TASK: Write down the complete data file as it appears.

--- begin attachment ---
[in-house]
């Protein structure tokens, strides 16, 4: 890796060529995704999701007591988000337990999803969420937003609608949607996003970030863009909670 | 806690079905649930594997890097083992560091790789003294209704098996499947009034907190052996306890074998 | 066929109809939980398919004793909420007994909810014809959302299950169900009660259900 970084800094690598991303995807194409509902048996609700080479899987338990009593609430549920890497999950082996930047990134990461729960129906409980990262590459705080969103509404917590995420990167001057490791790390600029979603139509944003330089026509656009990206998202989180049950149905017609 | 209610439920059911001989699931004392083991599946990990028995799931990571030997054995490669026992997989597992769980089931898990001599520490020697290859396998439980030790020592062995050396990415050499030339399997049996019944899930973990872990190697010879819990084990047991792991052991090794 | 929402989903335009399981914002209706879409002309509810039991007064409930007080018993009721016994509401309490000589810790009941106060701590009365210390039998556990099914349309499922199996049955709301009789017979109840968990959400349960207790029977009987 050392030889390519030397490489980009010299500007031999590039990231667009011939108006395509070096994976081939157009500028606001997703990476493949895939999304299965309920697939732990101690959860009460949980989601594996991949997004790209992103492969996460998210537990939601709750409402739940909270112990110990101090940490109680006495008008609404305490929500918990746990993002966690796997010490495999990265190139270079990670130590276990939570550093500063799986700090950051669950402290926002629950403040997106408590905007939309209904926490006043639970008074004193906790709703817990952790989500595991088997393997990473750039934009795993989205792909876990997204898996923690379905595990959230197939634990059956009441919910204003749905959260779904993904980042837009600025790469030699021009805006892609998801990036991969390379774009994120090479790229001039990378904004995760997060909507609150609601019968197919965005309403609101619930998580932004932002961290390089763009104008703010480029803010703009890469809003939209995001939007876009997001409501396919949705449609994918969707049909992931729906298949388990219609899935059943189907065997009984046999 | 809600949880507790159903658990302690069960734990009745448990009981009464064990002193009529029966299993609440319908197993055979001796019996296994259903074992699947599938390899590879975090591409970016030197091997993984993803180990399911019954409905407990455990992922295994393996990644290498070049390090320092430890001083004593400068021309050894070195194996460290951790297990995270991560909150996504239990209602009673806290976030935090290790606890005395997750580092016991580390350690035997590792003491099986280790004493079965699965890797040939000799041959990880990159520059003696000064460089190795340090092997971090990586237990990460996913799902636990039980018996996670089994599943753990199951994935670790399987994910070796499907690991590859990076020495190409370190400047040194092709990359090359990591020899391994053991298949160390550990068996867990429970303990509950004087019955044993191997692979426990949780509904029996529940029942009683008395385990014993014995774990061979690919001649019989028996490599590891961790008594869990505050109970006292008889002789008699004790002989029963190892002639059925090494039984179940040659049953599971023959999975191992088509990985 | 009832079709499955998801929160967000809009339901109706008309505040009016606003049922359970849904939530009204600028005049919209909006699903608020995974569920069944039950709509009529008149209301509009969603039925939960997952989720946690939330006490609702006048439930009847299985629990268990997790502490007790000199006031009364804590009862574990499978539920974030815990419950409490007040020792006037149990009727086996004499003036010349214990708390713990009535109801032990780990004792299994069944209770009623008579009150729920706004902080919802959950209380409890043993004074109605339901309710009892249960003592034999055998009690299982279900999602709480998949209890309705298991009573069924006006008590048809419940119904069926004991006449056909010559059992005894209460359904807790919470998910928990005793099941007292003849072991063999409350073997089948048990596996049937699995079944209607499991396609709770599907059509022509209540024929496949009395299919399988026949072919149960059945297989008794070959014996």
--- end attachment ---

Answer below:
[in-house]
């Protein structure tokens, strides 16, 4: 890796060529995704999701007591988000337990999803969420937003609608949607996003970030863009909670 | 806690079905649930594997890097083992560091790789003294209704098996499947009034907190052996306890074998 | 066929109809939980398919004793909420007994909810014809959302299950169900009660259900 970084800094690598991303995807194409509902048996609700080479899987338990009593609430549920890497999950082996930047990134990461729960129906409980990262590459705080969103509404917590995420990167001057490791790390600029979603139509944003330089026509656009990206998202989180049950149905017609 | 209610439920059911001989699931004392083991599946990990028995799931990571030997054995490669026992997989597992769980089931898990001599520490020697290859396998439980030790020592062995050396990415050499030339399997049996019944899930973990872990190697010879819990084990047991792991052991090794 | 929402989903335009399981914002209706879409002309509810039991007064409930007080018993009721016994509401309490000589810790009941106060701590009365210390039998556990099914349309499922199996049955709301009789017979109840968990959400349960207790029977009987 050392030889390519030397490489980009010299500007031999590039990231667009011939108006395509070096994976081939157009500028606001997703990476493949895939999304299965309920697939732990101690959860009460949980989601594996991949997004790209992103492969996460998210537990939601709750409402739940909270112990110990101090940490109680006495008008609404305490929500918990746990993002966690796997010490495999990265190139270079990670130590276990939570550093500063799986700090950051669950402290926002629950403040997106408590905007939309209904926490006043639970008074004193906790709703817990952790989500595991088997393997990473750039934009795993989205792909876990997204898996923690379905595990959230197939634990059956009441919910204003749905959260779904993904980042837009600025790469030699021009805006892609998801990036991969390379774009994120090479790229001039990378904004995760997060909507609150609601019968197919965005309403609101619930998580932004932002961290390089763009104008703010480029803010703009890469809003939209995001939007876009997001409501396919949705449609994918969707049909992931729906298949388990219609899935059943189907065997009984046999 | 809600949880507790159903658990302690069960734990009745448990009981009464064990002193009529029966299993609440319908197993055979001796019996296994259903074992699947599938390899590879975090591409970016030197091997993984993803180990399911019954409905407990455990992922295994393996990644290498070049390090320092430890001083004593400068021309050894070195194996460290951790297990995270991560909150996504239990209602009673806290976030935090290790606890005395997750580092016991580390350690035997590792003491099986280790004493079965699965890797040939000799041959990880990159520059003696000064460089190795340090092997971090990586237990990460996913799902636990039980018996996670089994599943753990199951994935670790399987994910070796499907690991590859990076020495190409370190400047040194092709990359090359990591020899391994053991298949160390550990068996867990429970303990509950004087019955044993191997692979426990949780509904029996529940029942009683008395385990014993014995774990061979690919001649019989028996490599590891961790008594869990505050109970006292008889002789008699004790002989029963190892002639059925090494039984179940040659049953599971023959999975191992088509990985 | 009832079709499955998801929160967000809009339901109706008309505040009016606003049922359970849904939530009204600028005049919209909006699903608020995974569920069944039950709509009529008149209301509009969603039925939960997952989720946690939330006490609702006048439930009847299985629990268990997790502490007790000199006031009364804590009862574990499978539920974030815990419950409490007040020792006037149990009727086996004499003036010349214990708390713990009535109801032990780990004792299994069944209770009623008579009150729920706004902080919802959950209380409890043993004074109605339901309710009892249960003592034999055998009690299982279900999602709480998949209890309705298991009573069924006006008590048809419940119904069926004991006449056909010559059992005894209460359904807790919470998910928990005793099941007292003849072991063999409350073997089948048990596996049937699995079944209607499991396609709770599907059509022509209540024929496949009395299919399988026949072919149960059945297989008794070959014996």